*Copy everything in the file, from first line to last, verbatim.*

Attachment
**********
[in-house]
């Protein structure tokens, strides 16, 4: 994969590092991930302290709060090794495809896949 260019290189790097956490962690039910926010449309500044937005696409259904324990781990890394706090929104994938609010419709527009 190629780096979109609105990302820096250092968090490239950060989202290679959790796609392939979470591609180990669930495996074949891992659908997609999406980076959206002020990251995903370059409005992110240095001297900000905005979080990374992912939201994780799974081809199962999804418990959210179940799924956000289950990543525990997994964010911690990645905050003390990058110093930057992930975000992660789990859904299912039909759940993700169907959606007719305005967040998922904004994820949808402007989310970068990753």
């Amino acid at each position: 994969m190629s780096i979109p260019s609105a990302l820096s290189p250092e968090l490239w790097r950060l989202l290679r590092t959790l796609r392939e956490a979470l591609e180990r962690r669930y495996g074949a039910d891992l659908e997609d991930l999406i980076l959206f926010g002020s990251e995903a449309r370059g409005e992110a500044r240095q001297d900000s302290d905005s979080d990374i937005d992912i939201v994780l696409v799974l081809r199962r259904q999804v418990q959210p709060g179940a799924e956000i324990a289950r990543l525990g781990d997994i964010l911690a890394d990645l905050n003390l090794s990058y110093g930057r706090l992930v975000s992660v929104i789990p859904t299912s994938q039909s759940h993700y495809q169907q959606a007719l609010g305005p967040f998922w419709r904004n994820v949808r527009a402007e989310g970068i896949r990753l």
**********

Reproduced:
[in-house]
């Protein structure tokens, strides 16, 4: 994969590092991930302290709060090794495809896949 260019290189790097956490962690039910926010449309500044937005696409259904324990781990890394706090929104994938609010419709527009 190629780096979109609105990302820096250092968090490239950060989202290679959790796609392939979470591609180990669930495996074949891992659908997609999406980076959206002020990251995903370059409005992110240095001297900000905005979080990374992912939201994780799974081809199962999804418990959210179940799924956000289950990543525990997994964010911690990645905050003390990058110093930057992930975000992660789990859904299912039909759940993700169907959606007719305005967040998922904004994820949808402007989310970068990753």
């Amino acid at each position: 994969m190629s780096i979109p260019s609105a990302l820096s290189p250092e968090l490239w790097r950060l989202l290679r590092t959790l796609r392939e956490a979470l591609e180990r962690r669930y495996g074949a039910d891992l659908e997609d991930l999406i980076l959206f926010g002020s990251e995903a449309r370059g409005e992110a500044r240095q001297d900000s302290d905005s979080d990374i937005d992912i939201v994780l696409v799974l081809r199962r259904q999804v418990q959210p709060g179940a799924e956000i324990a289950r990543l525990g781990d997994i964010l911690a890394d990645l905050n003390l090794s990058y110093g930057r706090l992930v975000s992660v929104i789990p859904t299912s994938q039909s759940h993700y495809q169907q959606a007719l609010g305005p967040f998922w419709r904004n994820v949808r527009a402007e989310g970068i896949r990753l």